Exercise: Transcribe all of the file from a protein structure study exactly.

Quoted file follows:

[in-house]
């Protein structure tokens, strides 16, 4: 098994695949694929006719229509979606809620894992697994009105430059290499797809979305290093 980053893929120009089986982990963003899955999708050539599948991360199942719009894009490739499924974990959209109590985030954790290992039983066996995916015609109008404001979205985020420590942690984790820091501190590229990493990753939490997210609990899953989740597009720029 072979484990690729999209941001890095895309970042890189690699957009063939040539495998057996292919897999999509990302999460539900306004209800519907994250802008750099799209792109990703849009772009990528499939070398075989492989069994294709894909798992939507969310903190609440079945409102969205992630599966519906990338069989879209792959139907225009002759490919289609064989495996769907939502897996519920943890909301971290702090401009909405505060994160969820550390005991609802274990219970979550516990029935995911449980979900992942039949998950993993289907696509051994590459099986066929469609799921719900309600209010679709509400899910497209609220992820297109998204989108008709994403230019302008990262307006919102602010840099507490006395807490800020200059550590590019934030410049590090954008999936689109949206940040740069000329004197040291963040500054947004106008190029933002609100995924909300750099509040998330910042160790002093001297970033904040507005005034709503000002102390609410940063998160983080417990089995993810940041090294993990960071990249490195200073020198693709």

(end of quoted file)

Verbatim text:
[in-house]
């Protein structure tokens, strides 16, 4: 098994695949694929006719229509979606809620894992697994009105430059290499797809979305290093 980053893929120009089986982990963003899955999708050539599948991360199942719009894009490739499924974990959209109590985030954790290992039983066996995916015609109008404001979205985020420590942690984790820091501190590229990493990753939490997210609990899953989740597009720029 072979484990690729999209941001890095895309970042890189690699957009063939040539495998057996292919897999999509990302999460539900306004209800519907994250802008750099799209792109990703849009772009990528499939070398075989492989069994294709894909798992939507969310903190609440079945409102969205992630599966519906990338069989879209792959139907225009002759490919289609064989495996769907939502897996519920943890909301971290702090401009909405505060994160969820550390005991609802274990219970979550516990029935995911449980979900992942039949998950993993289907696509051994590459099986066929469609799921719900309600209010679709509400899910497209609220992820297109998204989108008709994403230019302008990262307006919102602010840099507490006395807490800020200059550590590019934030410049590090954008999936689109949206940040740069000329004197040291963040500054947004106008190029933002609100995924909300750099509040998330910042160790002093001297970033904040507005005034709503000002102390609410940063998160983080417990089995993810940041090294993990960071990249490195200073020198693709």